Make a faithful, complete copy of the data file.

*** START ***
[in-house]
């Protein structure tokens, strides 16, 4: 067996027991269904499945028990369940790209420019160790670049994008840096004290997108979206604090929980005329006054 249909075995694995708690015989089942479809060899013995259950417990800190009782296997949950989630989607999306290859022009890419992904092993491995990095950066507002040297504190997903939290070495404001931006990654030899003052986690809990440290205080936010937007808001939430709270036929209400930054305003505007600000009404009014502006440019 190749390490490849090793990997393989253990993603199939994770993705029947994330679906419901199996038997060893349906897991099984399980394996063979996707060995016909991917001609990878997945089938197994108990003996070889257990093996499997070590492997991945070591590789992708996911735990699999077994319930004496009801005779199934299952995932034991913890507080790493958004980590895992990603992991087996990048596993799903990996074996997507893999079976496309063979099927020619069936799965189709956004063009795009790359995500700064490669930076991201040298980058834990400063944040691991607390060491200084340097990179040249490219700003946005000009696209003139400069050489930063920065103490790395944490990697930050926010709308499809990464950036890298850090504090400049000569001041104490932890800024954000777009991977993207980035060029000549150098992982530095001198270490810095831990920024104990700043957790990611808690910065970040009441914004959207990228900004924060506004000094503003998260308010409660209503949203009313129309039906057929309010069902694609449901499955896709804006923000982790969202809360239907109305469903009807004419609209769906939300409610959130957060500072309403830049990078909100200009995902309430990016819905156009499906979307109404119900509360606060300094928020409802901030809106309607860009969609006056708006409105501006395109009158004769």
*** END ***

[in-house]
């Protein structure tokens, strides 16, 4: 067996027991269904499945028990369940790209420019160790670049994008840096004290997108979206604090929980005329006054 249909075995694995708690015989089942479809060899013995259950417990800190009782296997949950989630989607999306290859022009890419992904092993491995990095950066507002040297504190997903939290070495404001931006990654030899003052986690809990440290205080936010937007808001939430709270036929209400930054305003505007600000009404009014502006440019 190749390490490849090793990997393989253990993603199939994770993705029947994330679906419901199996038997060893349906897991099984399980394996063979996707060995016909991917001609990878997945089938197994108990003996070889257990093996499997070590492997991945070591590789992708996911735990699999077994319930004496009801005779199934299952995932034991913890507080790493958004980590895992990603992991087996990048596993799903990996074996997507893999079976496309063979099927020619069936799965189709956004063009795009790359995500700064490669930076991201040298980058834990400063944040691991607390060491200084340097990179040249490219700003946005000009696209003139400069050489930063920065103490790395944490990697930050926010709308499809990464950036890298850090504090400049000569001041104490932890800024954000777009991977993207980035060029000549150098992982530095001198270490810095831990920024104990700043957790990611808690910065970040009441914004959207990228900004924060506004000094503003998260308010409660209503949203009313129309039906057929309010069902694609449901499955896709804006923000982790969202809360239907109305469903009807004419609209769906939300409610959130957060500072309403830049990078909100200009995902309430990016819905156009499906979307109404119900509360606060300094928020409802901030809106309607860009969609006056708006409105501006395109009158004769």